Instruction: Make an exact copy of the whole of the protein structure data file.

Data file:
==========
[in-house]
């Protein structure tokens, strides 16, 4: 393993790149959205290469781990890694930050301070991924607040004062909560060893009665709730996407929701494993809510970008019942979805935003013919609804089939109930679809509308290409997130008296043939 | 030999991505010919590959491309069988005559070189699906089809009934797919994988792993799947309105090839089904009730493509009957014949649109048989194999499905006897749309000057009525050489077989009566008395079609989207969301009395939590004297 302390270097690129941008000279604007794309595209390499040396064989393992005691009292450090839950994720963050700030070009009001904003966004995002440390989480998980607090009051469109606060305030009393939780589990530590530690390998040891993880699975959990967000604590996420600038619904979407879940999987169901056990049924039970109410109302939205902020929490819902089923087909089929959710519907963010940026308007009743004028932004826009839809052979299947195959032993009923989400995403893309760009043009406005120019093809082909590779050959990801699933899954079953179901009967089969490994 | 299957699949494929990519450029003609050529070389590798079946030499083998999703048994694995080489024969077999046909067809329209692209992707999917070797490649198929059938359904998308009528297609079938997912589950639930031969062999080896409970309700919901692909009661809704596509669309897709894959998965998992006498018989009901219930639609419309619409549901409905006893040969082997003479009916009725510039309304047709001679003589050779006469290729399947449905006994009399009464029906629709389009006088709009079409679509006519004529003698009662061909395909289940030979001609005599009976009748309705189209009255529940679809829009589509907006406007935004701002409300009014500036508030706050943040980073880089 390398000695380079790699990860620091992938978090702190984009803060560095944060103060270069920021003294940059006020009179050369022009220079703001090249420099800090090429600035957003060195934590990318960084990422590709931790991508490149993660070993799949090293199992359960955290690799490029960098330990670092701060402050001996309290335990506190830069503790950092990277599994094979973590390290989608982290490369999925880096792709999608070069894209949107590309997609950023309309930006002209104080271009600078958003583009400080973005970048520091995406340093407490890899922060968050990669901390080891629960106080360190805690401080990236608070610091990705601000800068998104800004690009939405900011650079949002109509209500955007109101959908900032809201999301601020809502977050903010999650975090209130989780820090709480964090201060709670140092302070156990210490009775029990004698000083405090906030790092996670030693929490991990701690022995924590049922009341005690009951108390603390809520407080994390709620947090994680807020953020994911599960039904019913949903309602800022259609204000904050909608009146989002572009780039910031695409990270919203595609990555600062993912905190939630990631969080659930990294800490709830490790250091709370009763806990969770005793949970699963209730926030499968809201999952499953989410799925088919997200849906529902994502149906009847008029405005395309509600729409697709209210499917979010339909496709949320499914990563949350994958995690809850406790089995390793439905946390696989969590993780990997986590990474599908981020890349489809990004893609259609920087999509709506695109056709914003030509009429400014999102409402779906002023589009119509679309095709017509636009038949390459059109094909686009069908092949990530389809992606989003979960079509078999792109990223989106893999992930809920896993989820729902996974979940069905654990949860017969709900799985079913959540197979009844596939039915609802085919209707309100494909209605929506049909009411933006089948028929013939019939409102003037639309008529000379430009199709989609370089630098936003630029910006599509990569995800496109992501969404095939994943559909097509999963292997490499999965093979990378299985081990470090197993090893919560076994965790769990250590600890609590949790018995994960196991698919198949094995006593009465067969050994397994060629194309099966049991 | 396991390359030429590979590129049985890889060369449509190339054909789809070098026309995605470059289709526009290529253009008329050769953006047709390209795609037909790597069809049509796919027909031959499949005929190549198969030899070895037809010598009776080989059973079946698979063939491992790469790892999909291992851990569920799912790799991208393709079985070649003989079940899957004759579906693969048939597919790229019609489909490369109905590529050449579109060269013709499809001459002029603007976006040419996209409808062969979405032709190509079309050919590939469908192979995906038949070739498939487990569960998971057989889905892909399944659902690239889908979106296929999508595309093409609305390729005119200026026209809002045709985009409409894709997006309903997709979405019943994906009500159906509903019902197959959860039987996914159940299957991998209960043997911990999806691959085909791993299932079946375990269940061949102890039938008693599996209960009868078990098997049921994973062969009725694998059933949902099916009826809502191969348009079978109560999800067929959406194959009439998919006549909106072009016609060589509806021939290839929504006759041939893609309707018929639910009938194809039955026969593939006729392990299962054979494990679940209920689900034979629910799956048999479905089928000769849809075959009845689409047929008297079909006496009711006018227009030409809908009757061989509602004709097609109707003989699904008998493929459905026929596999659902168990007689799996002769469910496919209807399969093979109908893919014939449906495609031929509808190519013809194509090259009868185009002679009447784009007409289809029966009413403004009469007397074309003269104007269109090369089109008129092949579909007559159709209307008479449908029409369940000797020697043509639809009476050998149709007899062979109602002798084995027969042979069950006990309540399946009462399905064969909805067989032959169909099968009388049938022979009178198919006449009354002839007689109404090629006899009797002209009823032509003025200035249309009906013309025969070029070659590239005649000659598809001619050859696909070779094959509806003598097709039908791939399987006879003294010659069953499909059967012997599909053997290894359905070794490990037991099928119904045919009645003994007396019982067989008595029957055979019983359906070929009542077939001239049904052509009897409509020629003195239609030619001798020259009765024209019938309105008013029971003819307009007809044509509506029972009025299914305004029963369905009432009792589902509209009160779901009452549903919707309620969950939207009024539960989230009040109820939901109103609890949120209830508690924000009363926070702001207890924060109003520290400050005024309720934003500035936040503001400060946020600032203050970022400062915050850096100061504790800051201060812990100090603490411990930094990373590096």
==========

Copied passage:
[in-house]
């Protein structure tokens, strides 16, 4: 393993790149959205290469781990890694930050301070991924607040004062909560060893009665709730996407929701494993809510970008019942979805935003013919609804089939109930679809509308290409997130008296043939 | 030999991505010919590959491309069988005559070189699906089809009934797919994988792993799947309105090839089904009730493509009957014949649109048989194999499905006897749309000057009525050489077989009566008395079609989207969301009395939590004297 302390270097690129941008000279604007794309595209390499040396064989393992005691009292450090839950994720963050700030070009009001904003966004995002440390989480998980607090009051469109606060305030009393939780589990530590530690390998040891993880699975959990967000604590996420600038619904979407879940999987169901056990049924039970109410109302939205902020929490819902089923087909089929959710519907963010940026308007009743004028932004826009839809052979299947195959032993009923989400995403893309760009043009406005120019093809082909590779050959990801699933899954079953179901009967089969490994 | 299957699949494929990519450029003609050529070389590798079946030499083998999703048994694995080489024969077999046909067809329209692209992707999917070797490649198929059938359904998308009528297609079938997912589950639930031969062999080896409970309700919901692909009661809704596509669309897709894959998965998992006498018989009901219930639609419309619409549901409905006893040969082997003479009916009725510039309304047709001679003589050779006469290729399947449905006994009399009464029906629709389009006088709009079409679509006519004529003698009662061909395909289940030979001609005599009976009748309705189209009255529940679809829009589509907006406007935004701002409300009014500036508030706050943040980073880089 390398000695380079790699990860620091992938978090702190984009803060560095944060103060270069920021003294940059006020009179050369022009220079703001090249420099800090090429600035957003060195934590990318960084990422590709931790991508490149993660070993799949090293199992359960955290690799490029960098330990670092701060402050001996309290335990506190830069503790950092990277599994094979973590390290989608982290490369999925880096792709999608070069894209949107590309997609950023309309930006002209104080271009600078958003583009400080973005970048520091995406340093407490890899922060968050990669901390080891629960106080360190805690401080990236608070610091990705601000800068998104800004690009939405900011650079949002109509209500955007109101959908900032809201999301601020809502977050903010999650975090209130989780820090709480964090201060709670140092302070156990210490009775029990004698000083405090906030790092996670030693929490991990701690022995924590049922009341005690009951108390603390809520407080994390709620947090994680807020953020994911599960039904019913949903309602800022259609204000904050909608009146989002572009780039910031695409990270919203595609990555600062993912905190939630990631969080659930990294800490709830490790250091709370009763806990969770005793949970699963209730926030499968809201999952499953989410799925088919997200849906529902994502149906009847008029405005395309509600729409697709209210499917979010339909496709949320499914990563949350994958995690809850406790089995390793439905946390696989969590993780990997986590990474599908981020890349489809990004893609259609920087999509709506695109056709914003030509009429400014999102409402779906002023589009119509679309095709017509636009038949390459059109094909686009069908092949990530389809992606989003979960079509078999792109990223989106893999992930809920896993989820729902996974979940069905654990949860017969709900799985079913959540197979009844596939039915609802085919209707309100494909209605929506049909009411933006089948028929013939019939409102003037639309008529000379430009199709989609370089630098936003630029910006599509990569995800496109992501969404095939994943559909097509999963292997490499999965093979990378299985081990470090197993090893919560076994965790769990250590600890609590949790018995994960196991698919198949094995006593009465067969050994397994060629194309099966049991 | 396991390359030429590979590129049985890889060369449509190339054909789809070098026309995605470059289709526009290529253009008329050769953006047709390209795609037909790597069809049509796919027909031959499949005929190549198969030899070895037809010598009776080989059973079946698979063939491992790469790892999909291992851990569920799912790799991208393709079985070649003989079940899957004759579906693969048939597919790229019609489909490369109905590529050449579109060269013709499809001459002029603007976006040419996209409808062969979405032709190509079309050919590939469908192979995906038949070739498939487990569960998971057989889905892909399944659902690239889908979106296929999508595309093409609305390729005119200026026209809002045709985009409409894709997006309903997709979405019943994906009500159906509903019902197959959860039987996914159940299957991998209960043997911990999806691959085909791993299932079946375990269940061949102890039938008693599996209960009868078990098997049921994973062969009725694998059933949902099916009826809502191969348009079978109560999800067929959406194959009439998919006549909106072009016609060589509806021939290839929504006759041939893609309707018929639910009938194809039955026969593939006729392990299962054979494990679940209920689900034979629910799956048999479905089928000769849809075959009845689409047929008297079909006496009711006018227009030409809908009757061989509602004709097609109707003989699904008998493929459905026929596999659902168990007689799996002769469910496919209807399969093979109908893919014939449906495609031929509808190519013809194509090259009868185009002679009447784009007409289809029966009413403004009469007397074309003269104007269109090369089109008129092949579909007559159709209307008479449908029409369940000797020697043509639809009476050998149709007899062979109602002798084995027969042979069950006990309540399946009462399905064969909805067989032959169909099968009388049938022979009178198919006449009354002839007689109404090629006899009797002209009823032509003025200035249309009906013309025969070029070659590239005649000659598809001619050859696909070779094959509806003598097709039908791939399987006879003294010659069953499909059967012997599909053997290894359905070794490990037991099928119904045919009645003994007396019982067989008595029957055979019983359906070929009542077939001239049904052509009897409509020629003195239609030619001798020259009765024209019938309105008013029971003819307009007809044509509506029972009025299914305004029963369905009432009792589902509209009160779901009452549903919707309620969950939207009024539960989230009040109820939901109103609890949120209830508690924000009363926070702001207890924060109003520290400050005024309720934003500035936040503001400060946020600032203050970022400062915050850096100061504790800051201060812990100090603490411990930094990373590096």